New research, carried out in part by Durham University, has shown that Christian students are increasingly turning their backs on the evangelical faith of the past.
The study, spanning 4500 undergraduates at 13 universities, discovered that despite Christianity’s place as the religion most followed by UK students there has been a move towards more private demonstrations of faith. Over half of those who identified themselves as Christian do not attend Church during term time, with ten times as many participants professing to hold more liberal views as those who claim to retain strong evangelical beliefs.
An increasingly questioning attitude towards religious authority was noted in the study, with the vast majority of opinions expressed appearing to fall far outside of those often purported by the Church itself. This includes the fact that 90% of Christian students believe that women should be accepted into the role of bishop, with an even larger proportion not seeing the Bible as evidence against evolution. The researchers argued that these statistics show a trend towards the average Christian becoming “far closer to the social mainstream than the evangelical groups that often speak the loudest among Christians in public debates”.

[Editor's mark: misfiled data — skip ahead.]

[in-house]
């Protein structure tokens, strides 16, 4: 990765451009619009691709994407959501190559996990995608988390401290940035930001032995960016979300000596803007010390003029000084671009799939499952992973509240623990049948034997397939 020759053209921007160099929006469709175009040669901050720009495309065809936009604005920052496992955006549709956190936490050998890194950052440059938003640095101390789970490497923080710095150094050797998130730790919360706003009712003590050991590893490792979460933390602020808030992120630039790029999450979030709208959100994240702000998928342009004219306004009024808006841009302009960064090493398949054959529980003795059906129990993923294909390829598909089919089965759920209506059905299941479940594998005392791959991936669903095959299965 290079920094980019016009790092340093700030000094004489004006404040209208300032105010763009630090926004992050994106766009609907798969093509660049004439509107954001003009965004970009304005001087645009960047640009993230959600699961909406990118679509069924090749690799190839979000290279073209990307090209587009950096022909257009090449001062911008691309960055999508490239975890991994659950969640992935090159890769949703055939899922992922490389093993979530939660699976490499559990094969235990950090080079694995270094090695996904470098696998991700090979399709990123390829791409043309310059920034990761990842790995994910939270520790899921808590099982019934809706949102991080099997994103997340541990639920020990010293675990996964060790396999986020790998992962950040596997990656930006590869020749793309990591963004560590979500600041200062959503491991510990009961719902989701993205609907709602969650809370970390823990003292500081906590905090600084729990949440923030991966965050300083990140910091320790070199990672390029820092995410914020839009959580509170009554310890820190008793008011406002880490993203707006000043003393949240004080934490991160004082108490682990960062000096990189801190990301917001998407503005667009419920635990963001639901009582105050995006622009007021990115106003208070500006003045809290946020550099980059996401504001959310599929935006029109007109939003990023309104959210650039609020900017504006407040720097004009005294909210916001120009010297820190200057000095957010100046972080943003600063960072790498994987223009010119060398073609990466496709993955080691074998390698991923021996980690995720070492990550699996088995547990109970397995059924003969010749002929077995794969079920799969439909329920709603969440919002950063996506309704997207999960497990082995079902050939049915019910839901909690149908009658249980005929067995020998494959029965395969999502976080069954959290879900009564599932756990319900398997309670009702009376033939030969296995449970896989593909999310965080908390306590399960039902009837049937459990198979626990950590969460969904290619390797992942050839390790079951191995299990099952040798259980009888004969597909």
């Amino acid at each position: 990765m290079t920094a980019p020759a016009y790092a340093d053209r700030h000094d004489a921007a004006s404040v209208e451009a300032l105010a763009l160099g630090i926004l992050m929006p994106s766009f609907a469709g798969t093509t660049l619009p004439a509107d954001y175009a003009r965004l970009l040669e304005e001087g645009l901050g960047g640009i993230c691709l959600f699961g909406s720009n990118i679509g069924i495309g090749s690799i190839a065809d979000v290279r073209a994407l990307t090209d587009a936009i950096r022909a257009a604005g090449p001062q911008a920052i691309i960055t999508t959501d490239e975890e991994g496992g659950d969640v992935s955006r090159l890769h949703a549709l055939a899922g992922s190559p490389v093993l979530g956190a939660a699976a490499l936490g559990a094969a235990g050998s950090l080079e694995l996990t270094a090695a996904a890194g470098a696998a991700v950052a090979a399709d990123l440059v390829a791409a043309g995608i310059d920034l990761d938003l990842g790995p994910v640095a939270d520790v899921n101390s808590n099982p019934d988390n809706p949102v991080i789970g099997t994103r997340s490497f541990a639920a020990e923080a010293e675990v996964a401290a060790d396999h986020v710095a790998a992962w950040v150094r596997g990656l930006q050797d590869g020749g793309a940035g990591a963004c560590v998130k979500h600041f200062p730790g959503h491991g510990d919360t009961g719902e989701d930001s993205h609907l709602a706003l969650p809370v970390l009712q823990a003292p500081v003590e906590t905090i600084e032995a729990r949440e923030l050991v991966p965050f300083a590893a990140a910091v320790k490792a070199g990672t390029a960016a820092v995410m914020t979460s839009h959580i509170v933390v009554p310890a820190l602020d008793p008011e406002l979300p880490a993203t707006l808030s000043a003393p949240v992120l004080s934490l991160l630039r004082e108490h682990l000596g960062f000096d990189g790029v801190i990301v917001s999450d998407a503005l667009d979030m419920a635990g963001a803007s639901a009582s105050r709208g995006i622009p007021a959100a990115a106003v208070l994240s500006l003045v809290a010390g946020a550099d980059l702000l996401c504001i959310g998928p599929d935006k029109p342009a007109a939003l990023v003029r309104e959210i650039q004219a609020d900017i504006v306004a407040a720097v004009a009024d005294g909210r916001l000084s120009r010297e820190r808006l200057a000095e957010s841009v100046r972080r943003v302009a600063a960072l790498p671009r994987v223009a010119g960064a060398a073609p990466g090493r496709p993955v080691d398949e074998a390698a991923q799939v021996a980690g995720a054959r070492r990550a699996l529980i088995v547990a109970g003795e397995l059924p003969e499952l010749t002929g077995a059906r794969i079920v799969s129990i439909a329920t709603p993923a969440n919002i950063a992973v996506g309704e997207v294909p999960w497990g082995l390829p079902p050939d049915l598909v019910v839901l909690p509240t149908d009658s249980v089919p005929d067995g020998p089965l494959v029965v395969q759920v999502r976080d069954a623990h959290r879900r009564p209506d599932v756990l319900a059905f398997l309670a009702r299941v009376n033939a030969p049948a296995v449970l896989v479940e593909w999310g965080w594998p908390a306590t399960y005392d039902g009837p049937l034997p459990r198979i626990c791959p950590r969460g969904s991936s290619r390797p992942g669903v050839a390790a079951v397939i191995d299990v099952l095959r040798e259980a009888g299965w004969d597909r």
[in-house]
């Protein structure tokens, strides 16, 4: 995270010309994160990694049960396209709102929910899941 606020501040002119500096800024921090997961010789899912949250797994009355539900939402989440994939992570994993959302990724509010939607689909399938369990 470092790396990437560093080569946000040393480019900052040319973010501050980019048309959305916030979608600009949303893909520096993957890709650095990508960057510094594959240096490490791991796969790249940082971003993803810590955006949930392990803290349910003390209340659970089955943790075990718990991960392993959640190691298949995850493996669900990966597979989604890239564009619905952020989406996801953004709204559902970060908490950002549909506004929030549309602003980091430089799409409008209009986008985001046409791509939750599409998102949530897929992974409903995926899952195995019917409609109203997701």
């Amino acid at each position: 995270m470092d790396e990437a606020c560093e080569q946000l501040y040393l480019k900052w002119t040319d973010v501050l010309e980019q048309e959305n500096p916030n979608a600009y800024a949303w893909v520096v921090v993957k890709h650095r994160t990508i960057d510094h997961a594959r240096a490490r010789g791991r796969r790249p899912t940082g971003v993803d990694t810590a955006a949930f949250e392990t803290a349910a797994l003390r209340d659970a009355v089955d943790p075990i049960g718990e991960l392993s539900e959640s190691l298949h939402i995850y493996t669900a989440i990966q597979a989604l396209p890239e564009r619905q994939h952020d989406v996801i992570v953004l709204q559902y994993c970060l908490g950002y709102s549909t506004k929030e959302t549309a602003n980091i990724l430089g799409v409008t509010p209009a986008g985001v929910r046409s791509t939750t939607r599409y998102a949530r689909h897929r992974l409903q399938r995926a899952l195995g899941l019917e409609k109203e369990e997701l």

However, a discrepancy in the views of Christian students is brought to light when the results of those who are members of evangelical Christian Unions are compared to those who are not. It was found that 60% of the former believe that homosexual relations are “always wrong”, in contrast to only 20% of the latter in what is actually a slightly lower percentage than the 22% of the rest of the British population (British Social Attitudes survey, 2013). Durham University’s Humanist Society claims that this difference may stem from Christian Unions receiving large amounts of funding from conservative organisations and individuals. They cite an article in Oxford University’s Cherwell which reports on the Union’s annual mission week raising a budget of £40,000 from student and alumni donations. The society does, however, state that they “are pleased to see that the majority of students are committed to a world in which equality is paramount, with liberal views on social issues such as homosexuality”.
The researchers themselves, comprised of members from Durham, Chester, Kingston and Derby, believe that the next step is for the Church to decide how it will react to a following with increasingly liberal viewpoints. They warn that there is a risk of “alienating an important demographic group” composed of the “future leaders of society” if more is not done to “[find] a way of engaging the interests and enthusiasms of this generation”.